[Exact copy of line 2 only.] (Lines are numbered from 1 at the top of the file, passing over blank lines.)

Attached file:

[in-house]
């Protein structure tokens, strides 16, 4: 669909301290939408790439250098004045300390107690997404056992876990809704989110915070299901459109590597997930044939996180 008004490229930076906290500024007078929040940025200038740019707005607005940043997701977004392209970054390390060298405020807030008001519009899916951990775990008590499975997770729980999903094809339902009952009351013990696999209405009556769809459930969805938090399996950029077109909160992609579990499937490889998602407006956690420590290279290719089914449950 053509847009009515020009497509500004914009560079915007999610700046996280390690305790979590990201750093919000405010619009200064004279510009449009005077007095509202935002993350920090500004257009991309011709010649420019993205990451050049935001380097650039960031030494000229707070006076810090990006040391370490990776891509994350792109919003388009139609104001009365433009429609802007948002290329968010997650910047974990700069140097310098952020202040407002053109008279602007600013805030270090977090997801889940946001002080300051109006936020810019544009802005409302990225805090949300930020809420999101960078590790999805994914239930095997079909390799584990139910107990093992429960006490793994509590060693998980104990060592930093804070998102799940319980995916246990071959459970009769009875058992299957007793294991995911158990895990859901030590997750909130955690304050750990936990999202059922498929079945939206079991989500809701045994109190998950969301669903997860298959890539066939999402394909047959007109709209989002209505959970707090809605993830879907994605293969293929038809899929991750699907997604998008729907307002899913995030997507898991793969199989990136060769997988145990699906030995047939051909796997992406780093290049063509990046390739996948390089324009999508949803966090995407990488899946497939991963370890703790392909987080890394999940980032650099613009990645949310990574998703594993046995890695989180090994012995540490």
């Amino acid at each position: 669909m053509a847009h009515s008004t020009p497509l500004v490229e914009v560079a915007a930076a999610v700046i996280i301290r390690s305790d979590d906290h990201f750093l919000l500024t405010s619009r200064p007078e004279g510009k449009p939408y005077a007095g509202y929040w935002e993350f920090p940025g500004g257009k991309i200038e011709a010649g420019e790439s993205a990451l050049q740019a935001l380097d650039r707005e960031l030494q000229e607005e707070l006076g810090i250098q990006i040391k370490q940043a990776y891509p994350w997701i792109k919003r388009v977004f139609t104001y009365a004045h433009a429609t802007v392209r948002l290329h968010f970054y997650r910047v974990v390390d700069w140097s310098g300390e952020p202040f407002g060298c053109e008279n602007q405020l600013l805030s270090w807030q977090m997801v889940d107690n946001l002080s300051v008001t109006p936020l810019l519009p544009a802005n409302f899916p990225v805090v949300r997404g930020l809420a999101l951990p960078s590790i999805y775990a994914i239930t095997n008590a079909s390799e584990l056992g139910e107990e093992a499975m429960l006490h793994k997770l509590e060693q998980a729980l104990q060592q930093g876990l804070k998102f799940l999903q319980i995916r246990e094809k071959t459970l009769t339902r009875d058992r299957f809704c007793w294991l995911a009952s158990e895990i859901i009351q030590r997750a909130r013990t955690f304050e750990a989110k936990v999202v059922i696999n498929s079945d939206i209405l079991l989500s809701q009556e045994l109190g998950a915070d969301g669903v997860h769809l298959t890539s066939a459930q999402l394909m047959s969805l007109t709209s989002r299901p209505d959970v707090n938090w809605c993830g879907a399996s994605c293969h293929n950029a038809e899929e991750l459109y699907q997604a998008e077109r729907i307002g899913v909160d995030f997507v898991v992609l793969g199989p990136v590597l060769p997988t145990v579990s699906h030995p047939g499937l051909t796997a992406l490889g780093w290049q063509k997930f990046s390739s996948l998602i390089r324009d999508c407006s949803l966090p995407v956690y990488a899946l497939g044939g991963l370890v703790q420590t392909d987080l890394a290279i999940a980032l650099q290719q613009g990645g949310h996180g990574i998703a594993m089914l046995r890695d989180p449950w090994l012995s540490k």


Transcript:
């Protein structure tokens, strides 16, 4: 669909301290939408790439250098004045300390107690997404056992876990809704989110915070299901459109590597997930044939996180 008004490229930076906290500024007078929040940025200038740019707005607005940043997701977004392209970054390390060298405020807030008001519009899916951990775990008590499975997770729980999903094809339902009952009351013990696999209405009556769809459930969805938090399996950029077109909160992609579990499937490889998602407006956690420590290279290719089914449950 053509847009009515020009497509500004914009560079915007999610700046996280390690305790979590990201750093919000405010619009200064004279510009449009005077007095509202935002993350920090500004257009991309011709010649420019993205990451050049935001380097650039960031030494000229707070006076810090990006040391370490990776891509994350792109919003388009139609104001009365433009429609802007948002290329968010997650910047974990700069140097310098952020202040407002053109008279602007600013805030270090977090997801889940946001002080300051109006936020810019544009802005409302990225805090949300930020809420999101960078590790999805994914239930095997079909390799584990139910107990093992429960006490793994509590060693998980104990060592930093804070998102799940319980995916246990071959459970009769009875058992299957007793294991995911158990895990859901030590997750909130955690304050750990936990999202059922498929079945939206079991989500809701045994109190998950969301669903997860298959890539066939999402394909047959007109709209989002209505959970707090809605993830879907994605293969293929038809899929991750699907997604998008729907307002899913995030997507898991793969199989990136060769997988145990699906030995047939051909796997992406780093290049063509990046390739996948390089324009999508949803966090995407990488899946497939991963370890703790392909987080890394999940980032650099613009990645949310990574998703594993046995890695989180090994012995540490």